“How is America today, Stephanos?” Joseph asks me.
“He hates it,” Kenneth says.
“That’s because he doesn’t understand it’….’I’ve told you,’ he says. ‘This country is like a bastard child. You can’t be angry when it doesn’t give you what you want.“
After leaving Ethiopia seventeen years ago, Sepha Stephanos lives in the United States where he owns a small, low-profit grocery. This business and his two African immigrant friends, Joseph and Kenneth, as well as the Washington neighborhood where they live represent his universe, an intermediate space between Ethiopia and a New World which he does not really have access to.
The monotonous, nostalgic rhythm of their lives is disrupted when a young white woman, Judith, moves into their neighbourhood with her mixed-race daughter, Naomi. The friendship between Sepha and Judith slowly grows into love, but it also reminds Sepha of his longing for home and Judith of her past and of the space Naomi’s father occupies in her heart.
Through Sepha and his friends, the narrator depicts a world between other worlds, a world of those who do not know where they belong and what landmarks they have, if any. Sepha’s nostalgia is also the result of an identity dilemma: who is he, an Ethiopian man or an American immigrant, trying to struggle through the maze of his adoptive country? Where does he belong, in Ethiopia or in America, a place he knows little of despite his seventeen years there?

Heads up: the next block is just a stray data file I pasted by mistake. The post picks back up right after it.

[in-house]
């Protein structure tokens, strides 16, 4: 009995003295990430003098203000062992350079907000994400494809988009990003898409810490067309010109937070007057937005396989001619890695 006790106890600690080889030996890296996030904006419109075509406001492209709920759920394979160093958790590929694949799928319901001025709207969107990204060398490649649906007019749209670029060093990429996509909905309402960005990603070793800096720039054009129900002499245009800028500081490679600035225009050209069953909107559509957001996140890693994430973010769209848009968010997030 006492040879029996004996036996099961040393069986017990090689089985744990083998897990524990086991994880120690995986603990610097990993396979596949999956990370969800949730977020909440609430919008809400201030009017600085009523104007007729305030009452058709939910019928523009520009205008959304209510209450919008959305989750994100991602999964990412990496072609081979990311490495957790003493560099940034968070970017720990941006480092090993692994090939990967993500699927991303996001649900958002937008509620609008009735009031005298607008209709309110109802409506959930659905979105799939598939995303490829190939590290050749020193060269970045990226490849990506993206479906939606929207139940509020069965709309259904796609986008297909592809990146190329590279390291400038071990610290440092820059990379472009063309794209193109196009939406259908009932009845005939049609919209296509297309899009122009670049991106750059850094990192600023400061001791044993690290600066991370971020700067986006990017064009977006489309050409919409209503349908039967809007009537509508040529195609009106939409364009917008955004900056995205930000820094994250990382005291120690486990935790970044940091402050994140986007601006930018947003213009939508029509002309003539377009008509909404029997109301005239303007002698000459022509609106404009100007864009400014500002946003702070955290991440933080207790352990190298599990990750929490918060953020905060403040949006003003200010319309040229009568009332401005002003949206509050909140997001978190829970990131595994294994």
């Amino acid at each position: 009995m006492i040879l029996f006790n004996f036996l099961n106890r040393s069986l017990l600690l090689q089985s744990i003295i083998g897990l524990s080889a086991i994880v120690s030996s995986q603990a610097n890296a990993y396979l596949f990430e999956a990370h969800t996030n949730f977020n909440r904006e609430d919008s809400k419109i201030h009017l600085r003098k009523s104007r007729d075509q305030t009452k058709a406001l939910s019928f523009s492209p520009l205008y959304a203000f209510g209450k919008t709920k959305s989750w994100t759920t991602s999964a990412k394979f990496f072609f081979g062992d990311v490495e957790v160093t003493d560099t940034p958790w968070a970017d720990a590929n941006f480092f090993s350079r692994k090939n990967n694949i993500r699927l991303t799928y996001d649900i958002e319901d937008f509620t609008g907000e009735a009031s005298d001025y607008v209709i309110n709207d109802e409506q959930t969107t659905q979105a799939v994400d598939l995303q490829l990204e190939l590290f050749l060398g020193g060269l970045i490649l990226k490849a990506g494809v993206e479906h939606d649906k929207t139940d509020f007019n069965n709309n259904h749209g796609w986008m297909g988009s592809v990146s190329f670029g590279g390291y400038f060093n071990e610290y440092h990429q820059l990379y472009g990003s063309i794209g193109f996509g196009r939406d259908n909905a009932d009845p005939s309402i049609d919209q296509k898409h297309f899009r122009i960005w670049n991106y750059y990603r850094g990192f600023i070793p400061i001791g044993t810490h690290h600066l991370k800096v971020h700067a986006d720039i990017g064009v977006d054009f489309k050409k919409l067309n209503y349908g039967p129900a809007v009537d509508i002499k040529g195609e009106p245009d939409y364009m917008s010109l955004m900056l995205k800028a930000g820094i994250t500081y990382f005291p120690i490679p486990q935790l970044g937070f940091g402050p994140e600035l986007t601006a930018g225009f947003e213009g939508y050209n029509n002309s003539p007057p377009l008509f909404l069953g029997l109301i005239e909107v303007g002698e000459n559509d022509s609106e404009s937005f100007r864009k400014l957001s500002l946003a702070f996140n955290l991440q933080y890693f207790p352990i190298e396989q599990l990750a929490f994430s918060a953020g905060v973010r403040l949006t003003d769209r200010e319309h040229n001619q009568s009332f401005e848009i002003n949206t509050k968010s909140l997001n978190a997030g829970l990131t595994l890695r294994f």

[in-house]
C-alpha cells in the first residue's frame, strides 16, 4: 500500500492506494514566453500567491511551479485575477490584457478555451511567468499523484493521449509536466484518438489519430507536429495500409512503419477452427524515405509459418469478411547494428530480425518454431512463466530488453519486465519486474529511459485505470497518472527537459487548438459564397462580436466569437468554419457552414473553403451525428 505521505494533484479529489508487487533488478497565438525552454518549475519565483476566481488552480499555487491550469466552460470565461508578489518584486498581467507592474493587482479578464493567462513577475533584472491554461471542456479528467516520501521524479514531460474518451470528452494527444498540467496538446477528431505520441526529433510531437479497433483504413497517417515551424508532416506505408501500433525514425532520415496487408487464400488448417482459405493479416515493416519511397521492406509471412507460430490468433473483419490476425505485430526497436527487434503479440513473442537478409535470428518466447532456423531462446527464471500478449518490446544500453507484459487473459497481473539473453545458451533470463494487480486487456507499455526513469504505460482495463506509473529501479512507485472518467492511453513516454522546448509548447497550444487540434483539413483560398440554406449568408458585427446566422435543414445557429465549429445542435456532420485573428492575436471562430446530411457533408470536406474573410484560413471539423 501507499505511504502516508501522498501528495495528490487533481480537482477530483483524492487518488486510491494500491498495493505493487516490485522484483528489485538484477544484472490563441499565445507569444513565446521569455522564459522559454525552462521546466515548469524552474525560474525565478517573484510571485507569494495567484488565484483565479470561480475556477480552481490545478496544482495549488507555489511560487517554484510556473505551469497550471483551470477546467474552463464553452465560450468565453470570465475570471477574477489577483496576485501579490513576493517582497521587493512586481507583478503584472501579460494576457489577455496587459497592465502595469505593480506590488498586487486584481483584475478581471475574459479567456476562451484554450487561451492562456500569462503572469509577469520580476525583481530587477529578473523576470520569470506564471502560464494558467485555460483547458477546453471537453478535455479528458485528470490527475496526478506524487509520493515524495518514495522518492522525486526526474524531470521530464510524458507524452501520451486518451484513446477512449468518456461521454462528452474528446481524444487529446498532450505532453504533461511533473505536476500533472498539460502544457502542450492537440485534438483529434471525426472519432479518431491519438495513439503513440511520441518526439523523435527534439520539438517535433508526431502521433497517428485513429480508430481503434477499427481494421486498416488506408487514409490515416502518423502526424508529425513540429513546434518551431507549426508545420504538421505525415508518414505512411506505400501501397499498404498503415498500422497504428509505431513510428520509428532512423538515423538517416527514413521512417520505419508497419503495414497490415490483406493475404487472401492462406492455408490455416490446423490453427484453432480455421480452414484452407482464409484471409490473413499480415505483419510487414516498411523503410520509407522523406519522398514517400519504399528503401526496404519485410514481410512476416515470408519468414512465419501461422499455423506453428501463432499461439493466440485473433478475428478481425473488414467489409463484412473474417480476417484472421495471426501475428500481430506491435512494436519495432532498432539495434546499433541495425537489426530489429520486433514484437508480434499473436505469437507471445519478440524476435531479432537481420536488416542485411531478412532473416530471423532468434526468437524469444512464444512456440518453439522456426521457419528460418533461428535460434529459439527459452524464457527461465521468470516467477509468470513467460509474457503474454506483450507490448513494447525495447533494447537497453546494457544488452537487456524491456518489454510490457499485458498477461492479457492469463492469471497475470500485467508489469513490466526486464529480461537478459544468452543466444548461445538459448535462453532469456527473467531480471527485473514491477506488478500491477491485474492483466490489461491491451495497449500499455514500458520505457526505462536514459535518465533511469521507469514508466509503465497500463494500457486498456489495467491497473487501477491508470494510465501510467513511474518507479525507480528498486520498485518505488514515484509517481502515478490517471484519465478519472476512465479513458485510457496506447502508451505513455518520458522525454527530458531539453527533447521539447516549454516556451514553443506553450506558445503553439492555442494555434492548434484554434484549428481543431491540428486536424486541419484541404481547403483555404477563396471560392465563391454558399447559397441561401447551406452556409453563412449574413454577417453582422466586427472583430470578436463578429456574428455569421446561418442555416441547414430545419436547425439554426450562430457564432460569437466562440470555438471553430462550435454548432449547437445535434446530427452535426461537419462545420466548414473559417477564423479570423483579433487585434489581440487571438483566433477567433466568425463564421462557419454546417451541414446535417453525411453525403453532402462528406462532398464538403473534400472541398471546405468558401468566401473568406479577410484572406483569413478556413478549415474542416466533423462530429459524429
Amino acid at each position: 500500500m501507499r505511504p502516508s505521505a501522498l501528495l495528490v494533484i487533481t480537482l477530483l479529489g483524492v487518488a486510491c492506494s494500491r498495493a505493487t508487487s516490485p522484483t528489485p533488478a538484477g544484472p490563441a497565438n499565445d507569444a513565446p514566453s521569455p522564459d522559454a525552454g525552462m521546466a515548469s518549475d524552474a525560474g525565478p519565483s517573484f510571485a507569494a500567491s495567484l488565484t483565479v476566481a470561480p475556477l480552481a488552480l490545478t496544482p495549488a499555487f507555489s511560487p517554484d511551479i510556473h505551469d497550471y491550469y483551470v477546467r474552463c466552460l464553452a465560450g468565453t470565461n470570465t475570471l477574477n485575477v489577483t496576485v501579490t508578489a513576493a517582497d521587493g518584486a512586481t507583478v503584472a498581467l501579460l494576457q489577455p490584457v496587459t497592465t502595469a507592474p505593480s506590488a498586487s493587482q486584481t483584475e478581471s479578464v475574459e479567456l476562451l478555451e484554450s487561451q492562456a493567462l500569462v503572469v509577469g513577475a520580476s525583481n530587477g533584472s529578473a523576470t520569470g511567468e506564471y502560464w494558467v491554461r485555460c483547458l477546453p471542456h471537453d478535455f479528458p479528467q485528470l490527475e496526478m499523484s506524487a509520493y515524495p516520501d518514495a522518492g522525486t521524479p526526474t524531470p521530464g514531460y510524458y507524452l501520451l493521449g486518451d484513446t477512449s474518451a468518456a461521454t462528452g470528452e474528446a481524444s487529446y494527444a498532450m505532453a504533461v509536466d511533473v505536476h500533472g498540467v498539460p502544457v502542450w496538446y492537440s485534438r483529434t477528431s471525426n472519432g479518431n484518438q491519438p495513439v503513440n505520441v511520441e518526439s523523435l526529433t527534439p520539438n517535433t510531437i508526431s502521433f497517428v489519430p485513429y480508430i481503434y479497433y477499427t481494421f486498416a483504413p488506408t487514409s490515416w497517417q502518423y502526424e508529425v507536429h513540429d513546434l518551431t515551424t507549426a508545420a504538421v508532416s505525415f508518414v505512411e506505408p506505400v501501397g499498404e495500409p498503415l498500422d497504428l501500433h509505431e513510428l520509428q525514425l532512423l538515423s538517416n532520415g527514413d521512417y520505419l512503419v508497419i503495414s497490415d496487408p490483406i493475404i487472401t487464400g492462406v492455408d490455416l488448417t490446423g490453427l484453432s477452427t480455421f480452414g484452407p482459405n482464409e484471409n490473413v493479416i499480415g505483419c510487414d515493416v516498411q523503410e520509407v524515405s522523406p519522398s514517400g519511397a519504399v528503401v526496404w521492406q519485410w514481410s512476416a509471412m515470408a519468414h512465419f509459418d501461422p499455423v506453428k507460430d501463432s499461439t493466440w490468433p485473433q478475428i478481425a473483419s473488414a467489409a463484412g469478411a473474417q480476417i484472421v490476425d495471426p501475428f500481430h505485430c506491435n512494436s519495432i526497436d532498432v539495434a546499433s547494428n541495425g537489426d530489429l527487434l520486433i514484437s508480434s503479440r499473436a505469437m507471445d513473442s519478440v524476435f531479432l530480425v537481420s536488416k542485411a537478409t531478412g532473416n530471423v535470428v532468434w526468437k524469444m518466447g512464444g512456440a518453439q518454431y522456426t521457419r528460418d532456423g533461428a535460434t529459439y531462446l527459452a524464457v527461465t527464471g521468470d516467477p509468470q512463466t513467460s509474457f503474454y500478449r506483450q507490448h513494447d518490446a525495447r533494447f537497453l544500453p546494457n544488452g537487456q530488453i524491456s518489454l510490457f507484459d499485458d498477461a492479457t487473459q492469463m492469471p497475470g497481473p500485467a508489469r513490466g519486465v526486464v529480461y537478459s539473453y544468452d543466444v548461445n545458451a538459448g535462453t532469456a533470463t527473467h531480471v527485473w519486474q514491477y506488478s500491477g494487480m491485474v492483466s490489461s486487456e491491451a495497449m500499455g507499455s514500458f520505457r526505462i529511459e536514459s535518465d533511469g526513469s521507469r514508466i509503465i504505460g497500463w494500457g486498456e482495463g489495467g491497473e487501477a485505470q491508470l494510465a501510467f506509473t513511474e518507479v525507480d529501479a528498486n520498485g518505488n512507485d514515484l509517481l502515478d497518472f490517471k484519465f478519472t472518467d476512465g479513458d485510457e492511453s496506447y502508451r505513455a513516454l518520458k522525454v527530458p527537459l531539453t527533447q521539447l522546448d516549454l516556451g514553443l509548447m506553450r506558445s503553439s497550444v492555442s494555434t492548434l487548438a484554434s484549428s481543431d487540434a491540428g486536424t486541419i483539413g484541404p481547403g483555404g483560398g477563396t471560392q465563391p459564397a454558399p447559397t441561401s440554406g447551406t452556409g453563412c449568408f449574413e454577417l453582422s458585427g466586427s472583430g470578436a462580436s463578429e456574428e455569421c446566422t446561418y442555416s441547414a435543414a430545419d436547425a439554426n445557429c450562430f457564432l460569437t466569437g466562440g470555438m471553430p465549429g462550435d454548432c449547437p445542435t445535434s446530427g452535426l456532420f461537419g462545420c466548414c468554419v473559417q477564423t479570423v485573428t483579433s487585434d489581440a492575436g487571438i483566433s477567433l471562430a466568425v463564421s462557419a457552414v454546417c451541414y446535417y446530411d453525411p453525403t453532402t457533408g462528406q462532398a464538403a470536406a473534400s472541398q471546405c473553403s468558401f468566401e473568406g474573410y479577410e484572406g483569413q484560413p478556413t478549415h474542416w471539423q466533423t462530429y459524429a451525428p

The quest for identity is a classical theme of modern literature, but is dealt with in a particular and original way in Mangestu’s début novel: identity becomes a blurred concept, difficult to grasp, to define and, most of all, to bear. Sepha and his friends do their best to keep a homey atmosphere and way of life in Sepha’s “Little Ethiopia” apartment, but their reason for doing so is precisely because they feel out of place, out of time and almost out of culture.
And yet, despite the melancholic tone and the haunting longing for a lost home, despite aching love and disappointments, Sepha never forgets to dream and, from time to time, to catch a glimpse of the world above his daily worries and struggles; the very title of the novel, taken from Dante’s Inferno (Divine Comedy), sums up his calm optimism and hope since “Through a round aperture I saw appear/ Some of the beautiful things that Heaven bears,/ Where we came forth, and once more saw the stars.”
Review by Ioana Danaila
Ioana Danaila was born in Romania. She graduated from University Lyon 2 Lumière with a Masters in Postcolonial Literature and a First degree in French for Non-Francophone people. She has published short stories and translated books from French to Romanian. She speaks Romanian, French, English, and Spanish and teaches English to high school students in France.